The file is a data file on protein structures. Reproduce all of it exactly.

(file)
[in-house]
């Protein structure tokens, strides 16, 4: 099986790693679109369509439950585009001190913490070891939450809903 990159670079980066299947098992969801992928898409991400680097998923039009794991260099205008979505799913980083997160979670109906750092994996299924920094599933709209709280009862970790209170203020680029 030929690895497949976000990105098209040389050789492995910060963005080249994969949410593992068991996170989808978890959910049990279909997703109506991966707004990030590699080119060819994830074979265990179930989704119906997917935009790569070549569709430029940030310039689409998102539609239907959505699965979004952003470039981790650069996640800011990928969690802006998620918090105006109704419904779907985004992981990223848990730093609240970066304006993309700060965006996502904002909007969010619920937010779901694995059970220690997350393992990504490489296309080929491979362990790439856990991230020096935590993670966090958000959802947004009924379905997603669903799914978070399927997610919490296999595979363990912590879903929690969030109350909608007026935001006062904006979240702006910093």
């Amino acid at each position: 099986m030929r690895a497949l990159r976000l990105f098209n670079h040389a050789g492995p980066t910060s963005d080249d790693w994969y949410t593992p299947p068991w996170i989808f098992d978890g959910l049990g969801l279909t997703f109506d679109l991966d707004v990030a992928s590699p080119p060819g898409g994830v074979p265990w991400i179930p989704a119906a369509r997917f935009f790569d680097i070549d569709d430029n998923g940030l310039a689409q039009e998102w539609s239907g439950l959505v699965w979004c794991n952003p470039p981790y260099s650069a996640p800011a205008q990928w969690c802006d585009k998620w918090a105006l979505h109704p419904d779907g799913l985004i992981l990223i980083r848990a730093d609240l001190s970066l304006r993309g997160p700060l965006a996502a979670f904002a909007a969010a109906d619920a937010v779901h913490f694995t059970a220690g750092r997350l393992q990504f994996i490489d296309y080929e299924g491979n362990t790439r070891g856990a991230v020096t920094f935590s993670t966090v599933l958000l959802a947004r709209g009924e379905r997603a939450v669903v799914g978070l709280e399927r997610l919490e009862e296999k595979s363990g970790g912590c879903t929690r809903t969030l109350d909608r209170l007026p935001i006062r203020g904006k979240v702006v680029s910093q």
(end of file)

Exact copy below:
[in-house]
């Protein structure tokens, strides 16, 4: 099986790693679109369509439950585009001190913490070891939450809903 990159670079980066299947098992969801992928898409991400680097998923039009794991260099205008979505799913980083997160979670109906750092994996299924920094599933709209709280009862970790209170203020680029 030929690895497949976000990105098209040389050789492995910060963005080249994969949410593992068991996170989808978890959910049990279909997703109506991966707004990030590699080119060819994830074979265990179930989704119906997917935009790569070549569709430029940030310039689409998102539609239907959505699965979004952003470039981790650069996640800011990928969690802006998620918090105006109704419904779907985004992981990223848990730093609240970066304006993309700060965006996502904002909007969010619920937010779901694995059970220690997350393992990504490489296309080929491979362990790439856990991230020096935590993670966090958000959802947004009924379905997603669903799914978070399927997610919490296999595979363990912590879903929690969030109350909608007026935001006062904006979240702006910093």
């Amino acid at each position: 099986m030929r690895a497949l990159r976000l990105f098209n670079h040389a050789g492995p980066t910060s963005d080249d790693w994969y949410t593992p299947p068991w996170i989808f098992d978890g959910l049990g969801l279909t997703f109506d679109l991966d707004v990030a992928s590699p080119p060819g898409g994830v074979p265990w991400i179930p989704a119906a369509r997917f935009f790569d680097i070549d569709d430029n998923g940030l310039a689409q039009e998102w539609s239907g439950l959505v699965w979004c794991n952003p470039p981790y260099s650069a996640p800011a205008q990928w969690c802006d585009k998620w918090a105006l979505h109704p419904d779907g799913l985004i992981l990223i980083r848990a730093d609240l001190s970066l304006r993309g997160p700060l965006a996502a979670f904002a909007a969010a109906d619920a937010v779901h913490f694995t059970a220690g750092r997350l393992q990504f994996i490489d296309y080929e299924g491979n362990t790439r070891g856990a991230v020096t920094f935590s993670t966090v599933l958000l959802a947004r709209g009924e379905r997603a939450v669903v799914g978070l709280e399927r997610l919490e009862e296999k595979s363990g970790g912590c879903t929690r809903t969030l109350d909608r209170l007026p935001i006062r203020g904006k979240v702006v680029s910093q």